Sleep & Your Healh
You’re tired. You could put your head down on a desk right now and fall asleep immediately. You went to bed late last night, had trouble falling asleep and woke up too early. And let’s not kid ourselves. Reality is quite different. Sleep is often one of the first things to go when people feel pressed for time. Many view sleep as a luxury and think that the benefits of limiting the hours they spend asleep outweigh the costs. People often overlook the potential long-term health consequences of insufficient sleep, and the impact that health problems can ultimately have on one’s time and productivity.
Insomnia is said to be the most common sleep disorder, but these dissatisfying sleep experiences only get in the way of daily activities for 10 percent of us, according to the National Institutes of Health, And in almost half of those cases, the real underlying problem is illness (often mental) or the effects of a substance, like coffee or medication. Sleep is a periodic state of rest for the human body which is completely essential for its efficient functioning. Sleep offers relief from tension, rests the brain and human anatomy and a person wakes up within the morning fresh and relaxed after sleep. The total amount of rest, however, varies within extremely wide limits from individual to individual.Normally, 7-8 hours of rest each night is adequate for most of us. Some, do well with four to five hours because their sleep is deeper and more refreshing. Getting too much sleep may increase the risk for heart disease early on as research suggests especially in women.
The findings are interesting because guidelines for healthy sleep typically emphasize the need to get an adequate amount of sleep. Potentially, too much sleep is also something to be concerned with, and future studies should explore this relationship more. It’s recommended that adults ages 65 years and older get 7 to 8 hours of sleep a night, according to the National Sleep Foundation. The next step for research will be to look at whether getting too little or too much sleep is linked with actual cardiovascular events, including heart attacks and strokes, rather than looking at a person’s predicted risk.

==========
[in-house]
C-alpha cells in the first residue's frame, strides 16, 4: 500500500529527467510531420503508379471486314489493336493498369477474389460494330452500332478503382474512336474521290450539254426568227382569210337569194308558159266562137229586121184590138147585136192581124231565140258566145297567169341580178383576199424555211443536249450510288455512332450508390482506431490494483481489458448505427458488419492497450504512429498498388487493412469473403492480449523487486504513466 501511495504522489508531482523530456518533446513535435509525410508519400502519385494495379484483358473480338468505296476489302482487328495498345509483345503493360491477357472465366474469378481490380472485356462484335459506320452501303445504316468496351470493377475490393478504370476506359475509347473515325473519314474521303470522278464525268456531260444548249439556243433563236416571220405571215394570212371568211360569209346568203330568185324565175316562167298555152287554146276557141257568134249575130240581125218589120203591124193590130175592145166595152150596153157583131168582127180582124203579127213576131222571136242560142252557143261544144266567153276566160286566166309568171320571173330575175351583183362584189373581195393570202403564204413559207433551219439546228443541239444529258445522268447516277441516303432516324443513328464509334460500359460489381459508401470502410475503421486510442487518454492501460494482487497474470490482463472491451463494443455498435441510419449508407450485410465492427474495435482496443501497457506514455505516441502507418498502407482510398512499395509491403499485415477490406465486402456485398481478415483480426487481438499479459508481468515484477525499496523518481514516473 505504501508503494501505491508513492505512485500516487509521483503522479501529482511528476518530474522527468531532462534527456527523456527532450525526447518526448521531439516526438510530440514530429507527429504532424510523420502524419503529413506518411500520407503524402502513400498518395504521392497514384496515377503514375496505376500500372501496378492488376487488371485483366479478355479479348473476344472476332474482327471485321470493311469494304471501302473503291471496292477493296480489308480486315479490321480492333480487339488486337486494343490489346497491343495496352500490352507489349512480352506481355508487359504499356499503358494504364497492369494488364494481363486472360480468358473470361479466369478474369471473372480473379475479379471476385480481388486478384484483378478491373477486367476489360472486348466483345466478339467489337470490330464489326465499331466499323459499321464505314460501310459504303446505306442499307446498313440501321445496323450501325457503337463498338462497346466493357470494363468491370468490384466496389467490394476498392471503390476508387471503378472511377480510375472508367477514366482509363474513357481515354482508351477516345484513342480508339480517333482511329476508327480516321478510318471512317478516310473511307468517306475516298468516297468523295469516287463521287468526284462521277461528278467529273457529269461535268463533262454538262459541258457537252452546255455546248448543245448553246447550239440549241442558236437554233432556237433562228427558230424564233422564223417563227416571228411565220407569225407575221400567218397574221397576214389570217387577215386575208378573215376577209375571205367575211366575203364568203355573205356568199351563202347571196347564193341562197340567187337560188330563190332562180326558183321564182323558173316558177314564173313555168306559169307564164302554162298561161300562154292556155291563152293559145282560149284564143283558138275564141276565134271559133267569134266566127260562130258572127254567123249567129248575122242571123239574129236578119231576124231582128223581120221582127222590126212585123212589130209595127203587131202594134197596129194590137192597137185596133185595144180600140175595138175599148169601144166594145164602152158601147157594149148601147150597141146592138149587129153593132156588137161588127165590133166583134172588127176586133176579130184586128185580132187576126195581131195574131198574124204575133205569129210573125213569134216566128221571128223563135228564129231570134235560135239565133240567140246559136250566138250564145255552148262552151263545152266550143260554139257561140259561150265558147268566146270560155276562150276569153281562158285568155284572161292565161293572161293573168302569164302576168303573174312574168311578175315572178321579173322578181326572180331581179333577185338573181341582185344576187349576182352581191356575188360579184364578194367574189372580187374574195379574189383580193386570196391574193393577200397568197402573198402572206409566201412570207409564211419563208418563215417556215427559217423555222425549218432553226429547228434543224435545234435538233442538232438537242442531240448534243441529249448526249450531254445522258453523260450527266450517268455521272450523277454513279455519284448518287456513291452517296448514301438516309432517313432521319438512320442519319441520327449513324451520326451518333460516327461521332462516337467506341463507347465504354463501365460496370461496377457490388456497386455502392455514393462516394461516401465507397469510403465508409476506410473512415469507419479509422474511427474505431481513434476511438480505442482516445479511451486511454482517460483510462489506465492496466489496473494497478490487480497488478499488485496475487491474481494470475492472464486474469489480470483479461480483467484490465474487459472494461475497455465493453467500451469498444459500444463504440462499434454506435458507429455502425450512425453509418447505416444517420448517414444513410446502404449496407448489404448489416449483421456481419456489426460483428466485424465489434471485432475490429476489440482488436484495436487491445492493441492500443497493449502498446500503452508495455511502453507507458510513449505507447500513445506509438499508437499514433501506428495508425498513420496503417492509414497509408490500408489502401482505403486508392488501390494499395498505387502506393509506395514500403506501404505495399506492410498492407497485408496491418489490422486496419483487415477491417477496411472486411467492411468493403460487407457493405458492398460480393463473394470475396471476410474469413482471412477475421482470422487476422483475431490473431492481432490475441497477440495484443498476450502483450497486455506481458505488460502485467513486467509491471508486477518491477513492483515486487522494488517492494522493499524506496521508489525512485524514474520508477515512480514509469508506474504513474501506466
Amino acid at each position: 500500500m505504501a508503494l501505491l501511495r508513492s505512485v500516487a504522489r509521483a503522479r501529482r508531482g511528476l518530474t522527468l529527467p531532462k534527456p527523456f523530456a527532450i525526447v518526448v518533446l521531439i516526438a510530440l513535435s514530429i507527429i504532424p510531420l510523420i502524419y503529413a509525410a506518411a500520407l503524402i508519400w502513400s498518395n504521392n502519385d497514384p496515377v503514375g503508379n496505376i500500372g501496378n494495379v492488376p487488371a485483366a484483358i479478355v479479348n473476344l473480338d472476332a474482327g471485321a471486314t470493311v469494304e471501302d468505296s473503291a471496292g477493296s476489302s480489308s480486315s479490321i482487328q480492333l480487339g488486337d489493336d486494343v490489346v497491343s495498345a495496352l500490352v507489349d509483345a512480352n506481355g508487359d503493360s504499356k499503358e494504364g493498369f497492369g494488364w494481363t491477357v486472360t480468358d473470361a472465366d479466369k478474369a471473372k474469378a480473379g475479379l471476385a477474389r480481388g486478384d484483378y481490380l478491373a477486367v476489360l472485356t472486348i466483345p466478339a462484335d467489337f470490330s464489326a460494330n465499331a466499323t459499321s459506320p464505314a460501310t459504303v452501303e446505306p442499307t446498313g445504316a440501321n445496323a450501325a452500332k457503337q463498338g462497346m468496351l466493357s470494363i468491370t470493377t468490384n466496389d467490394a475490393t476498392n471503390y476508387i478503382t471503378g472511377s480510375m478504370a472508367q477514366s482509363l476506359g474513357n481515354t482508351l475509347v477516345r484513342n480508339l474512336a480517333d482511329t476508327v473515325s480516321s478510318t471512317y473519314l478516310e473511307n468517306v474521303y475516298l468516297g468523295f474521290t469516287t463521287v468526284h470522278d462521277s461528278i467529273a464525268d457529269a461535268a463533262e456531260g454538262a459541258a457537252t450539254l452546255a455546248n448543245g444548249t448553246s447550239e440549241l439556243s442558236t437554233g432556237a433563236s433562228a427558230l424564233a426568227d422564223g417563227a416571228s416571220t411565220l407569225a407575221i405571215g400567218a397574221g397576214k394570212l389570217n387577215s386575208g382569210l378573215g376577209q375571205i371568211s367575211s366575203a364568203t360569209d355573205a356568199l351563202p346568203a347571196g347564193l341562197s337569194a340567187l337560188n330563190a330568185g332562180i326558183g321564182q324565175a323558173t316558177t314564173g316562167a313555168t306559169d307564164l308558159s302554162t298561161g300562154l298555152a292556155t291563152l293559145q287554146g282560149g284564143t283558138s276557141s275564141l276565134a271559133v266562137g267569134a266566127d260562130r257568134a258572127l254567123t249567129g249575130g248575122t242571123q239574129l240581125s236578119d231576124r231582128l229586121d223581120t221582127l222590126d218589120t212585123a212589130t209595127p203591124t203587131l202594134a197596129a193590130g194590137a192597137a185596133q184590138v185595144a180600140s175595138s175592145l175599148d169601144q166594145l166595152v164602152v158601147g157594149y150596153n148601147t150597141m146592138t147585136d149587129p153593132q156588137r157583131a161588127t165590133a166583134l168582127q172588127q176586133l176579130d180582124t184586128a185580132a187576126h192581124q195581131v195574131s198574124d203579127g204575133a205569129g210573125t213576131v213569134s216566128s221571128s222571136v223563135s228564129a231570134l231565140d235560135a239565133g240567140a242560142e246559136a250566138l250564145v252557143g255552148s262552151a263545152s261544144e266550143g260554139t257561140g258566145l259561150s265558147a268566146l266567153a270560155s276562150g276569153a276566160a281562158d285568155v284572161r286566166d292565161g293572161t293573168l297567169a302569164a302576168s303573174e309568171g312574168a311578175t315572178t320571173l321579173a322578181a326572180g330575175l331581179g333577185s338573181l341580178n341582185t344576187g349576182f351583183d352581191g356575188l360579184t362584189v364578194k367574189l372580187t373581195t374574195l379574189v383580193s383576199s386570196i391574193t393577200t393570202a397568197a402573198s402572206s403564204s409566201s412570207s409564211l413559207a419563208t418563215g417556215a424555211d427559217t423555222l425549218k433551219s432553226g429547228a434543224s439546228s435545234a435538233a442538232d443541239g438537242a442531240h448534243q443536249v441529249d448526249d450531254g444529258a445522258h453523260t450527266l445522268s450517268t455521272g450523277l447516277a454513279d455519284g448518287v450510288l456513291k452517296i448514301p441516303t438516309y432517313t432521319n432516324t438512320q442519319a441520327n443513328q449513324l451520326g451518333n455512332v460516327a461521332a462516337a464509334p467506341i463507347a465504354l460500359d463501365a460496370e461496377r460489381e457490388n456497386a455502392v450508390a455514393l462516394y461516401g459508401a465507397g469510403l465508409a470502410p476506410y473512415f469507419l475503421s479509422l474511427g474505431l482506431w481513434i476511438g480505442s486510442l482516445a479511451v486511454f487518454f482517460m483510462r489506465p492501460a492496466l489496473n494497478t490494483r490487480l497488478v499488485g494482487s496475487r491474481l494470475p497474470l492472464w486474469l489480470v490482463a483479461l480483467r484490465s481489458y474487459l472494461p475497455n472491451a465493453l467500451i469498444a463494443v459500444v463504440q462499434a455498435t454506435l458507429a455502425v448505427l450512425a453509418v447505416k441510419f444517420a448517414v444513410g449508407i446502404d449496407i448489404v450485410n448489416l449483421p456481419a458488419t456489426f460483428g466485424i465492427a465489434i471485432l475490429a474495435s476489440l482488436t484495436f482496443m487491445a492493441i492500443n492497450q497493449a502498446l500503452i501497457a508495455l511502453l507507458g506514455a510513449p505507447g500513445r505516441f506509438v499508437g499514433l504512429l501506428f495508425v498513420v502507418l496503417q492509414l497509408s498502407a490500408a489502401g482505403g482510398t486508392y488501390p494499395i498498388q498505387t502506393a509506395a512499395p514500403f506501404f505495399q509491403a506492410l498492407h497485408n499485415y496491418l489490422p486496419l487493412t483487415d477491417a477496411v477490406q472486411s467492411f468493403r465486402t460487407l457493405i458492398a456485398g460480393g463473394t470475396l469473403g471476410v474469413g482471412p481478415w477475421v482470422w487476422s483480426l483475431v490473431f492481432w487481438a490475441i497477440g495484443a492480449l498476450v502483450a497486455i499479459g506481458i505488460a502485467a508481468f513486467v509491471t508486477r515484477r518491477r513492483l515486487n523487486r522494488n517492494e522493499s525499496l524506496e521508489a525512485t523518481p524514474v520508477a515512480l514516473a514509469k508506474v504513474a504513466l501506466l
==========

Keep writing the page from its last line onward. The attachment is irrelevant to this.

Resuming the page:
Lack of sleep affects more than just the person who is short on shut-eye. Fatigue has been linked to accidents both large and small. Without enough sleep, your brain struggles to perform basic functions. You may find it hard to concentrate or remember things. You may become moody and lash out at co-workers or people you love. Just as your brain needs sleep to restore itself, so does your body does too. When you do not have enough sleep, your risk goes up for several illnesses. Talk with your health care provider if you are often tired during the day, or lack of sleep makes it hard to do daily activities. There are treatments available to improve sleep.
Doctors can diagnose some sleep disorders by asking questions about sleep schedules and habits and by getting information from sleep partners or parents. To diagnose other sleep disorders, doctors also use the results from sleep studies and other medical tests. Your doctor will do a physical exam to rule out other medical problems that might interfere with sleep. You may need blood tests to check for thyroid problems or other conditions that can cause sleep problems.